In 2010, Energy Future Intermediate Holding Company LLC and EFIH Finance Inc. (collectively, "EFIH") issued US$4 billion of secured first-lien notes under an indenture (the "First Lien Indenture"). The First Lien Indenture provided that EFIH could make an optional redemption of the first-lien notes prior to December 15, 2015, at a price that included a make-whole premium. The First Lien Indenture also provided that, if EFIH files bankruptcy, the first-lien notes are automatically accelerated and become due and payable immediately, but also provided that a majority of holders could rescind the acceleration. In 2011-12, EFIH issued two series of secured second-lien notes under an indenture (the "Second Lien Indenture" and, together with the First Lien Indenture, the "EFIH Indentures"). The Second Lien Indenture contained similar make-whole and acceleration provisions to the First Lien Indenture. However, the Second Lien Indenture provided that "all principal and premium, if any," as well as interest and other monetary obligations became due and payable if EFIH files bankruptcy.

In 2014, EFIH and other members of its corporate family filed chapter 11 bankruptcy petitions in Delaware Bankruptcy Court, after disclosing in securities filings its proposal to file for bankruptcy and to refinance the first-lien and second-lien notes without paying the make-whole premiums that would be due in a refinancing outside of bankruptcy. Once in bankruptcy, EFIH sought to refinance the notes and asked the Bankruptcy Court for leave to borrow funds for the refinancing. In response, the trustees under the EFIH Indentures filed separate adversary proceedings seeking to rescind or lift the automatic acceleration of the notes caused by EFIH's bankruptcy without violating the automatic stay of creditor actions following a bankruptcy filing and a declaration that the repayment of the first-lien and second-lien notes would include a make-whole payment. The Bankruptcy Court, however, refused to lift the automatic stay to allow the trustees to rescind the acceleration and allowed EFIH to refinance the existing notes at significantly lower interest rates and without paying any make-whole premiums. These holdings were affirmed by the U.S. District Court for the District of Delaware, and the indenture trustees appealed to the Third Circuit.

The Third Circuit Decision

The Third Circuit reversed and held EFIH liable for the make-whole premiums, in part because the acceleration provisions of the EFIH Indentures did not expressly preclude recovery of a make-whole. As in Cash America, the court applied well-settled rules of New York contract law and focused on the voluntary nature of the issuer's actions.

The Third Circuit first analyzed whether an optional redemption had taken place by considering three factual questions: (1) was there a redemption; (2) was it optional; and (3) if yes to both, did it occur during the makewhole period?” The court determined that, although a redemption usually occurs before the maturity date, absent contractual language to the contrary, a redemption can occur before or after maturity.[7] Next, the court held that the redemption was optional and during the make-whole period because (1) EFIH voluntarily filed for chapter 11 protection[8] ; (2) the automatic acceleration of the notes upon bankruptcy did not require repayment as EFIH had the option to continue performing on the notes by reinstating them in the reorganization proceedings; and (3) EFIH used the bankruptcy to block the trustees from rescinding the acceleration and proceeded with the redemption of the notes "on a non-consensual basis" during a time when the notes could otherwise have been optionally redeemed with a make-whole premium.[9] As in Cash America, the Third Circuit saw no need to consider the issuer's bad-faith or subjective intent, instead focusing only on the voluntary or optional nature of EFIH's actions in triggering an event of default.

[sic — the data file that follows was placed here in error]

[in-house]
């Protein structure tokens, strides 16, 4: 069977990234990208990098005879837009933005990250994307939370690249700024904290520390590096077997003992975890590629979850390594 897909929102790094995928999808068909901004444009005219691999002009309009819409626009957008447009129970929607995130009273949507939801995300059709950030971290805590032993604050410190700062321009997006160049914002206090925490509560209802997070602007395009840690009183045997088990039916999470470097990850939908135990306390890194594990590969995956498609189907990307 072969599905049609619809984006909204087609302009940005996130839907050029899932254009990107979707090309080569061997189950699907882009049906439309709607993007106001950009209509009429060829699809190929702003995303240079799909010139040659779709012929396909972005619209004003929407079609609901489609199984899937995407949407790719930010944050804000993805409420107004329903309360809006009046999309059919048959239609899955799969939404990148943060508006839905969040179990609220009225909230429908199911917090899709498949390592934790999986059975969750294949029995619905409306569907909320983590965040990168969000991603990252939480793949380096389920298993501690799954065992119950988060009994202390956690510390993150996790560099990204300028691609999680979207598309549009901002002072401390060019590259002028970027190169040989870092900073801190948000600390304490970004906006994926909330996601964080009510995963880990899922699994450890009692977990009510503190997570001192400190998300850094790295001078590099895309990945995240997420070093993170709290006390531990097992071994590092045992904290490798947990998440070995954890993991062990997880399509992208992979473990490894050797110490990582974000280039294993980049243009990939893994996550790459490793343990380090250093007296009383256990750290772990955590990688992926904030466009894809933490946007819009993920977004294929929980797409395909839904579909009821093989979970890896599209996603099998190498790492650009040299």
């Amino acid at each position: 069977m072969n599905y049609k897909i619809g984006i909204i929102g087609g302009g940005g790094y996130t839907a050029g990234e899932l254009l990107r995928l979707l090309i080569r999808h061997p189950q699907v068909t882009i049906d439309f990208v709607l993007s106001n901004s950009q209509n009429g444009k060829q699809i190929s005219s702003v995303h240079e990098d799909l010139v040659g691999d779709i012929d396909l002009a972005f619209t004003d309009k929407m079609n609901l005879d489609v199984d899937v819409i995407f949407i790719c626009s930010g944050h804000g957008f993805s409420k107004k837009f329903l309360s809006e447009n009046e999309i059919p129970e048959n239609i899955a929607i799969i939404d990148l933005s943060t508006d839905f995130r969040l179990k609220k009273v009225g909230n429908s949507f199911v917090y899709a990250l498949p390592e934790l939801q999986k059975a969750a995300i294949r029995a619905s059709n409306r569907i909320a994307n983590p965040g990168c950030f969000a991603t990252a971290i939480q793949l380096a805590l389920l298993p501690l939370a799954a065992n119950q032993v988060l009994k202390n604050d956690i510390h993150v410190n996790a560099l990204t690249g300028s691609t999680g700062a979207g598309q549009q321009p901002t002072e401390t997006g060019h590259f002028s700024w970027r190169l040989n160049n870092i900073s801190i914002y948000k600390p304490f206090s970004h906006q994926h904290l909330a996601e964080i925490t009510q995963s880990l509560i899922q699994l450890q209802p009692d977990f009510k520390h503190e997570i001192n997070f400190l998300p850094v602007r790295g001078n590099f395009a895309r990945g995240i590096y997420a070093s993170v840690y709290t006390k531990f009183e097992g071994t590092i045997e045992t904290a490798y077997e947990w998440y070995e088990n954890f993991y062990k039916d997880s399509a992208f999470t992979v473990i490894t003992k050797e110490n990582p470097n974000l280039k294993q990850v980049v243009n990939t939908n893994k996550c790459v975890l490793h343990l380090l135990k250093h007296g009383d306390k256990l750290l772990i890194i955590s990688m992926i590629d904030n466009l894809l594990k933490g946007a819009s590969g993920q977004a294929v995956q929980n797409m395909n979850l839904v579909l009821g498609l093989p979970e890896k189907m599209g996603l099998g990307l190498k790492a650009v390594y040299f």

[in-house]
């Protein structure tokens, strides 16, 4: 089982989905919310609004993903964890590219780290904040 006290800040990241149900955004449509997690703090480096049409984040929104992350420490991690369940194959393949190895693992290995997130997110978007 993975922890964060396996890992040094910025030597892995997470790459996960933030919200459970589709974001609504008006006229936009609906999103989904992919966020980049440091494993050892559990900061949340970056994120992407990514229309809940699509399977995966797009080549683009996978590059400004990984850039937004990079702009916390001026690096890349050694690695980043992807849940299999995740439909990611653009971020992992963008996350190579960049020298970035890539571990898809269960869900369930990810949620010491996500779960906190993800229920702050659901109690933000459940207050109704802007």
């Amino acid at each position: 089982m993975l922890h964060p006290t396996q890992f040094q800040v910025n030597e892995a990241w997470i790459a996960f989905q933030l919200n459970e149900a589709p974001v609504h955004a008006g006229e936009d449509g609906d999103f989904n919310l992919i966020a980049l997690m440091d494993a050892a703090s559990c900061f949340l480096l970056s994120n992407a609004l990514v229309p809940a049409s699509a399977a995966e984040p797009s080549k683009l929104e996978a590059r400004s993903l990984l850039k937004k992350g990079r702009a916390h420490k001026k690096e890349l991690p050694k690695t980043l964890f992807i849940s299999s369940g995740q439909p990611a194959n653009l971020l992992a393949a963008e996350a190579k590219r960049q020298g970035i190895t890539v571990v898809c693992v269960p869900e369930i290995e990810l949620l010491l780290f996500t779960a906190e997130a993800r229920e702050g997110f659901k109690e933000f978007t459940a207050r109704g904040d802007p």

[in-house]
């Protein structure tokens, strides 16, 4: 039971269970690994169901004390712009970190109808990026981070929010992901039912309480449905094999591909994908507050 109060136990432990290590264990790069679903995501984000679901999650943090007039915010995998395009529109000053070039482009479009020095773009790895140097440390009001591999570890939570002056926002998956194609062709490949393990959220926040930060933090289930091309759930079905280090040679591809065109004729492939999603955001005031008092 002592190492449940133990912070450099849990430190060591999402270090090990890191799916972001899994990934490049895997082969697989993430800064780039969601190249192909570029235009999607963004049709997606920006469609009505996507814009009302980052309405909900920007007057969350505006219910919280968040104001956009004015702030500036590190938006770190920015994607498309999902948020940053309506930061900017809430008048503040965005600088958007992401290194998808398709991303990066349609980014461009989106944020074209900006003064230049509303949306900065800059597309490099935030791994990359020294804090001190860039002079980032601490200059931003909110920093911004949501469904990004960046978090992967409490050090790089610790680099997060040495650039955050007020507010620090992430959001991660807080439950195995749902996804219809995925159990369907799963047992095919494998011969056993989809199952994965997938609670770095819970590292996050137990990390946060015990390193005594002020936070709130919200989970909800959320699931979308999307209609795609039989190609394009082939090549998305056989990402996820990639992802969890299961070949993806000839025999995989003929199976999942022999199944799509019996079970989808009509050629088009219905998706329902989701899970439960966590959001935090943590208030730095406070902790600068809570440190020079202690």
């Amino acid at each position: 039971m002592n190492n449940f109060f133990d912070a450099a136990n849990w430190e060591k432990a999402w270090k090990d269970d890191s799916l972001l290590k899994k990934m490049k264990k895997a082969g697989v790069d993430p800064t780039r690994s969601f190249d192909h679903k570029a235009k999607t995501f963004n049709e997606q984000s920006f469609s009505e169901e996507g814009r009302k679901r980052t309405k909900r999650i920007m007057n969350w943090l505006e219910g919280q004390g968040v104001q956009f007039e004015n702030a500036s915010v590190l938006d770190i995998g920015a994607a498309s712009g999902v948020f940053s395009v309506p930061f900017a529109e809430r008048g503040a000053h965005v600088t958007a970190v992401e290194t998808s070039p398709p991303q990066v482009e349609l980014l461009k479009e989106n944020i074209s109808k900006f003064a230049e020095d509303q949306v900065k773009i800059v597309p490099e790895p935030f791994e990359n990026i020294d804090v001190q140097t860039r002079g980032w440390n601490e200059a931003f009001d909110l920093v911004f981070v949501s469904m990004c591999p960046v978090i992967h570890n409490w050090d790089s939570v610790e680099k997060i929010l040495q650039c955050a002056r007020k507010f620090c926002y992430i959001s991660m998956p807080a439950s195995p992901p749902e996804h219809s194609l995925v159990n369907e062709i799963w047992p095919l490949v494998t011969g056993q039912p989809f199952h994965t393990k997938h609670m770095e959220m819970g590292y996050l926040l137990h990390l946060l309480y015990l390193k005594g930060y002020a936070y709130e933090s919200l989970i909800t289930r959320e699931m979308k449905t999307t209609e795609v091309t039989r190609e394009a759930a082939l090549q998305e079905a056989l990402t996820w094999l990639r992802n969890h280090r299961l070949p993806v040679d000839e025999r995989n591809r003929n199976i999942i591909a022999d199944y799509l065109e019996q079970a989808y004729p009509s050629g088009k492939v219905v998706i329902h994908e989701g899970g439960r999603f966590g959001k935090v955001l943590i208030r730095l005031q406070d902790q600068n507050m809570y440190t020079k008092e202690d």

EFIH further argued that the optional redemption and acceleration provisions were separate and distinct, and because the acceleration provision specifically applied to a bankruptcy-default situation, it alone should govern the consideration payable upon a bankruptcy acceleration. The Third Circuit rejected this, holding that the indenture provisions addressed different circumstances, did not conflict, and could both be given meaning by being applied concurrently.[10] EFIH also argued that acceleration of the debt's maturity foreclosed application of the make-whole. This too was rejected, with the Third Circuit holding that nothing in the acceleration clause by its terms disabled any other indenture provision such that, absent specific language to the contrary, EFIH's obligations to pay the make-whole continued after the acceleration of the debt.[11] The Third Circuit also determined that the "premium, if any" language supported the conclusion that the EFIH Indentures permitted the payment of the make-whole premium.[12]

Implications

EFIH and Cash America are significant for several reasons. First, both cases reject the idea that, in enforcing contractual remedies, lenders or trustees must take on the added burden of showing subjective intent or bad faith by an issuer in attempting to avoid a make-whole payment. Rather, both cases place the burden on the issuer to show that specific language in the indenture limits the applicability of otherwise unrestricted makewhole provisions. Second, both decisions see nothing in standard make-whole provisions that conflicts with acceleration clauses that, by their terms, either are not exclusive or which may be rescinded by a majority of holders. The decisions give substance to standard indenture clauses that give noteholders the ability to pursue any and all remedies—including in the wake of an event of default. These decisions also highlight that issuers wanting to limit the scope of make-whole payments bear the burden of doing so expressly in the indentures they negotiate.

In response to these decisions, we have begun to see some issuers request inclusion of language in the indenture explicitly barring application of any make-whole premium in connection with or after any event of default. It will be important to closely monitor the cases described above as they make their way through the courts, as well as the response of the debt markets to these provisions.